Amazon rainforest with morning fog near Alta Floresta, Mato Grosso, Brazil
© Pulsar Imagens/Alam
A misty morning in Brazil
The Amazon rainforest is big. Almost unimaginably big. To begin to grasp its immensity, consider these numbers: The Amazon rainforest covers about 2% of the world's surface area, nearly 2.1 million square miles across South America, mostly (nearly 60%) in the country you see here, Brazil. It's an area that accounts for over half the Earth's remaining rainforests. The breadth of biodiversity is incomparable—nearly 16,000 different tree species, 40,000 species of other plants, 2.5 million insect species, and over 2,000 different types of birds and mammals. Incredibly, perhaps a tenth of the planet's known species call the Amazon home, many of which have not even been identified.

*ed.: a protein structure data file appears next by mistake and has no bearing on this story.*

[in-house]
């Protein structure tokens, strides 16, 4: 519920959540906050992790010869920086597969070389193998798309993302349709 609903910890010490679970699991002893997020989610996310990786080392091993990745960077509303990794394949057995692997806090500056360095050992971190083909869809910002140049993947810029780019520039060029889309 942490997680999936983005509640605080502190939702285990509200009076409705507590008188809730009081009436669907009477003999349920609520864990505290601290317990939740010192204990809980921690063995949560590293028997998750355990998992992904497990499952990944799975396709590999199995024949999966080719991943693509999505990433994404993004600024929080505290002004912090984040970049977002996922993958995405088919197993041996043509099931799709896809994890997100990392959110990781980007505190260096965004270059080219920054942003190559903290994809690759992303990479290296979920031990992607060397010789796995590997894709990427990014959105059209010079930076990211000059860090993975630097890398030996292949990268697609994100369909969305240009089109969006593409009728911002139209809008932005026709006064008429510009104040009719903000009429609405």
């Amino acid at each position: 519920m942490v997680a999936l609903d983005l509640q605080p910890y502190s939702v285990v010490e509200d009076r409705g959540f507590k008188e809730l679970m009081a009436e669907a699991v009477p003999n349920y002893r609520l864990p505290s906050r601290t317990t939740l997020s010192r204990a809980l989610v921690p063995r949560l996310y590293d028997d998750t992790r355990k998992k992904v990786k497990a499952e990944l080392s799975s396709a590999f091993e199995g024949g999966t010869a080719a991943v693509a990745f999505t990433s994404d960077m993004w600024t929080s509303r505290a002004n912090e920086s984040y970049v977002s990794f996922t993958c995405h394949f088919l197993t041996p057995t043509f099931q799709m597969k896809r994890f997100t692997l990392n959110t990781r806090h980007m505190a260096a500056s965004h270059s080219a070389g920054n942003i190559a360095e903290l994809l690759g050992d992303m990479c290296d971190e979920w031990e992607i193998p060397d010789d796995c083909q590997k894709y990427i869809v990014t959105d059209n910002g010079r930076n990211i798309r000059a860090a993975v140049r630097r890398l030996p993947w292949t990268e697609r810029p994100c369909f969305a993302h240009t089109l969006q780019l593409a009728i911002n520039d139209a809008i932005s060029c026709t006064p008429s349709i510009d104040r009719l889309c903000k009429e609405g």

Yet, despite its vastness and ecological riches, the Amazon and the world's rainforests in general are in jeopardy, with large swaths of these precious environments being stripped and spoiled every day. Recent analysis has revealed some ominous warning signs that the Amazon rainforest, long known as the 'Lungs of the World,' is now spewing out as much greenhouse gas as it can store because of rampant deforestation here. If true, this is a bad sign in our battle against climate change. Hopefully, these warnings will raise awareness about the importance of rainforests, and the vital 'carbon sink' role they play in creating and maintaining the air we breathe. The more we learn about rainforests, the more we appreciate how our own future, and the future of our planet, hinges upon their health.